U.S. sanctions on Huawei
Time to set up new strategies to brace for change
The United States began to impose additional sanctions on Chinese telecom giant Huawei Technologies Sept. 15. The sanctions ban the supply of semiconductors made with U.S. equipment, software or design to the Chinese firm without prior approval from the U.S. government. This shows the United States is determined to remove Huawei from the market.
The U.S. move is expected to have a far-flung impact on the global chip market. It will also deal a blow to Korean semiconductor manufacturers Samsung Electronics and SK Hynix, which earned 3.2 percent and 11.4 percent, respectively, of their chip revenue from exports to Huawei last year. From the short-term perspective, the Korean companies will suffer losses due to the sanctions.
On the other hand, the looming exit of Huawei from the cellphone market does not necessarily mean a decline in demand for mobile phones. Other Chinese companies such as Xiaomi will likely go all-out to keep their market share and will therefore need to increase their purchases of Korean-made memory chips. As Samsung produces smartphones in its own plants, it will be able to expand its share in the Asian and Latin American markets with rising demand for mid- and low-priced phones.
Samsung Electronics' foundry business recently received a $6.64 billion order from Verizon of the U.S. for 5G communications equipment, which demonstrates the company's potential to expand its clout in the non-memory market. Huawei has so far been the No. 1 firm in the sales of 5G equipment. Samsung and other Korean companies are expected to enjoy increasing profits from sales of cellphones and telecommunications equipment, offsetting possible losses in the sales of semiconductors and displays.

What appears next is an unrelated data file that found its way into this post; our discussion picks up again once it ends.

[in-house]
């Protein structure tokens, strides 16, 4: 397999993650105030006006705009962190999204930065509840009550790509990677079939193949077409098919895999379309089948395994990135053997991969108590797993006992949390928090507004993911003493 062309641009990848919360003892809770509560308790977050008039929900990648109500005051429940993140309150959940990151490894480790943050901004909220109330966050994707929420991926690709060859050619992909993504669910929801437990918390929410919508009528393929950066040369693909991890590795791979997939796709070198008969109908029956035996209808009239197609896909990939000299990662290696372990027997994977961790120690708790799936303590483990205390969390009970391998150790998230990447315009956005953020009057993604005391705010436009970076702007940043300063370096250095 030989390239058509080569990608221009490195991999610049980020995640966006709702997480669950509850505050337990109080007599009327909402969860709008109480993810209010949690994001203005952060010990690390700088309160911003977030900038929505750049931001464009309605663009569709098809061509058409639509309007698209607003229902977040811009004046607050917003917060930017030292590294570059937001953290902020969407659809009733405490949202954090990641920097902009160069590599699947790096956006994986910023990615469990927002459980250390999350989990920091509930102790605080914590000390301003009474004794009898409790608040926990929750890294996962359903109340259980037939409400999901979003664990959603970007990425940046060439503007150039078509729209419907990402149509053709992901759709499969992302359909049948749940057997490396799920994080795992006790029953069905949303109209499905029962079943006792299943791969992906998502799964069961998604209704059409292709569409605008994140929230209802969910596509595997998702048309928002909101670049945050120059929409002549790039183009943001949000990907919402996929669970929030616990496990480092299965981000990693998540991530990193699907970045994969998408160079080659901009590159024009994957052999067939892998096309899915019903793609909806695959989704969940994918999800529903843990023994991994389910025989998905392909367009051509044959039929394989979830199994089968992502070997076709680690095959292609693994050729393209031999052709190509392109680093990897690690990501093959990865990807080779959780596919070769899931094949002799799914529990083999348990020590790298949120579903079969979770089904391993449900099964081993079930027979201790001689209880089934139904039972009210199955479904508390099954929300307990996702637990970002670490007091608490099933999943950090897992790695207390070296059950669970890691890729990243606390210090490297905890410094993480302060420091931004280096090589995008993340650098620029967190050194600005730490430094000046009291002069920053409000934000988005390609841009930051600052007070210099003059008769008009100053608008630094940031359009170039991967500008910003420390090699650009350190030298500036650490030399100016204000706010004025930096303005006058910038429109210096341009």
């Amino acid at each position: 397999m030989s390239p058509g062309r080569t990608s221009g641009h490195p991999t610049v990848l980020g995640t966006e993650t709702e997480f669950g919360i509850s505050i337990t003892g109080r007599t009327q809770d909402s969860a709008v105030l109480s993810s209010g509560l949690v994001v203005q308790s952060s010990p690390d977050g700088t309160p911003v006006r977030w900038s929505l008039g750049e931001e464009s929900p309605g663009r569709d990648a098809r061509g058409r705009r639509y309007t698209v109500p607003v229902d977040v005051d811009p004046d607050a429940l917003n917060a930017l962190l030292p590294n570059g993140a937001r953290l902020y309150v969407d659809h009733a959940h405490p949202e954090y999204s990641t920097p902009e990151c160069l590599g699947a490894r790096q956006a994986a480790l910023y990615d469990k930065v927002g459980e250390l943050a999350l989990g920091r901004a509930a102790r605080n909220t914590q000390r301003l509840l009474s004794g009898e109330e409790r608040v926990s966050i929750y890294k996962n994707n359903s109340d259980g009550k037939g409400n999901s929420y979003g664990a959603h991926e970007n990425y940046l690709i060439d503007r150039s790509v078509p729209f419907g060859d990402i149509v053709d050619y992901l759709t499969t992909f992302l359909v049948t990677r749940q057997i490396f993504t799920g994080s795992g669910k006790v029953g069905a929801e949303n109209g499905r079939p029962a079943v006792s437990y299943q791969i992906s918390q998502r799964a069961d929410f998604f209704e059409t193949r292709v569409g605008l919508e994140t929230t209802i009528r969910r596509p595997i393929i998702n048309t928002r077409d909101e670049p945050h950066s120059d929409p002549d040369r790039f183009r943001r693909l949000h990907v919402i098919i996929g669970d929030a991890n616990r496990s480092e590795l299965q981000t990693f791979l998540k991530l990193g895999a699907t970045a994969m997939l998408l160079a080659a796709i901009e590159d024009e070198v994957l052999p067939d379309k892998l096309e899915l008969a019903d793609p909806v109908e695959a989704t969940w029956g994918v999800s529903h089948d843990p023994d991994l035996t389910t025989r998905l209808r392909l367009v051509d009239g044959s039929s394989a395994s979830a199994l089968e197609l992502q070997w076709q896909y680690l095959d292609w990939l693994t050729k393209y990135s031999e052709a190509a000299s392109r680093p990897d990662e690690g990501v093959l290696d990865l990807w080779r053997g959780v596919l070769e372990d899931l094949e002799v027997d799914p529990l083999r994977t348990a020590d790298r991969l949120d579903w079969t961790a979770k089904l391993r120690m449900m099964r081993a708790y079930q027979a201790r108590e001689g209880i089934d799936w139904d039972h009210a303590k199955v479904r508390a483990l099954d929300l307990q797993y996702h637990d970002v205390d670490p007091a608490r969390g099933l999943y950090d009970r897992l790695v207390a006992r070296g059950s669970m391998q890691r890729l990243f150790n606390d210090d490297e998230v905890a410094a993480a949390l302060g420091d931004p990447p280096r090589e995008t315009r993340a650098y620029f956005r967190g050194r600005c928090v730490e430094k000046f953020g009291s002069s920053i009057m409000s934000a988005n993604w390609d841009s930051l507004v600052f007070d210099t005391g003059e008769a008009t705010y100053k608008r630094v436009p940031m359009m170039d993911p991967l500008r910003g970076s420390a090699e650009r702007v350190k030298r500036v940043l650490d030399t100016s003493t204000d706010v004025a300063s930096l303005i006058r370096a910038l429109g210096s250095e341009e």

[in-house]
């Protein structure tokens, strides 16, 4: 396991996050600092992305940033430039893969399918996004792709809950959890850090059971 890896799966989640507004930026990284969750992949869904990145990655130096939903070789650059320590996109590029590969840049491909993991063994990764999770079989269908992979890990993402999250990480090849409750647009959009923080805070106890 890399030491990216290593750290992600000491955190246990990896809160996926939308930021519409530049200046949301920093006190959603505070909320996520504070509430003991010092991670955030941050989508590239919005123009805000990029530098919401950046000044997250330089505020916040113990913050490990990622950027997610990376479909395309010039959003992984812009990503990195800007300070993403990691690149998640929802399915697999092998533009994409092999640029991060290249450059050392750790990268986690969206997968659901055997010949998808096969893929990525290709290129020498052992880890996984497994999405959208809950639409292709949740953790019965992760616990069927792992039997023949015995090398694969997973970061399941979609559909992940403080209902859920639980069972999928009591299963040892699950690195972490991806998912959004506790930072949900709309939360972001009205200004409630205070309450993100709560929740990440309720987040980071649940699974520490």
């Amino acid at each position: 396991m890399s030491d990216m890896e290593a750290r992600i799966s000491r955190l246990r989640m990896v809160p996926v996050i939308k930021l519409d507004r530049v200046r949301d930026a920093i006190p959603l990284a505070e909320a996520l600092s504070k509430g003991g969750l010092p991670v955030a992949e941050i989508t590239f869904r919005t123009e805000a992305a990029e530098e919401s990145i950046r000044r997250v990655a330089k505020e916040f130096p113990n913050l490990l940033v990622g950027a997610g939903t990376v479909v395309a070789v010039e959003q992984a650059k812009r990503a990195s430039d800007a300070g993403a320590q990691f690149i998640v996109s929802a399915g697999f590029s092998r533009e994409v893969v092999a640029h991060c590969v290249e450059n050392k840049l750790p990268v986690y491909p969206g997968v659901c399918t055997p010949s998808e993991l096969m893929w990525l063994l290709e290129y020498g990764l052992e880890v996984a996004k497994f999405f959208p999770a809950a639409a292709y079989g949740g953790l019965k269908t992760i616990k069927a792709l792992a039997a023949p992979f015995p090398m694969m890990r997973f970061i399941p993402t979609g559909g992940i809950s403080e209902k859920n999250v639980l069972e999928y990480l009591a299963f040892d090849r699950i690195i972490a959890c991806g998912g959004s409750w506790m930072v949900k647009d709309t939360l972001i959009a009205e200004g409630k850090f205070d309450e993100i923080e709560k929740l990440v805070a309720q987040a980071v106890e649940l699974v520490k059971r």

But the U.S. still holds the key. Should it attempt to impose similar sanctions on Chinese companies other than Huawei, this will force Korean companies to review their business strategies starting from scratch. The competition has already been heating up since U.S. graphic chip maker Nvidia decided to acquire U.K. chip-design company Arm, heralding a major shift in the IT sector, including semiconductors in particular. Currently, more than 90 percent of the world's application processors use Arm's technology.
Nvidia entering the market equipped with Arm's technology will pose a threat to existing companies such as Samsung, Apple and Qualcomm. Samsung needs to rearrange business ties with Nvidia to continue to develop its foundry business.
The recent sanctions came amid the growing U.S.-China conflict, which will likely spill over to diverse areas beyond semiconductors. U.S. President Donald Trump and Democratic presidential candidate Joe Biden have engaged in a severe competition to protect U.S. interests by pressuring China. Regardless of the results of the U.S. presidential election, the conflict between the two superpowers will continue to grow, further increasing market uncertainty.
Domestic firms need to focus on taking the lead in the prosperous non-memory chip market while further distancing their rivals in the memory chip market. It is time for them to use imminent market changes as a chance to sharpen their competiveness.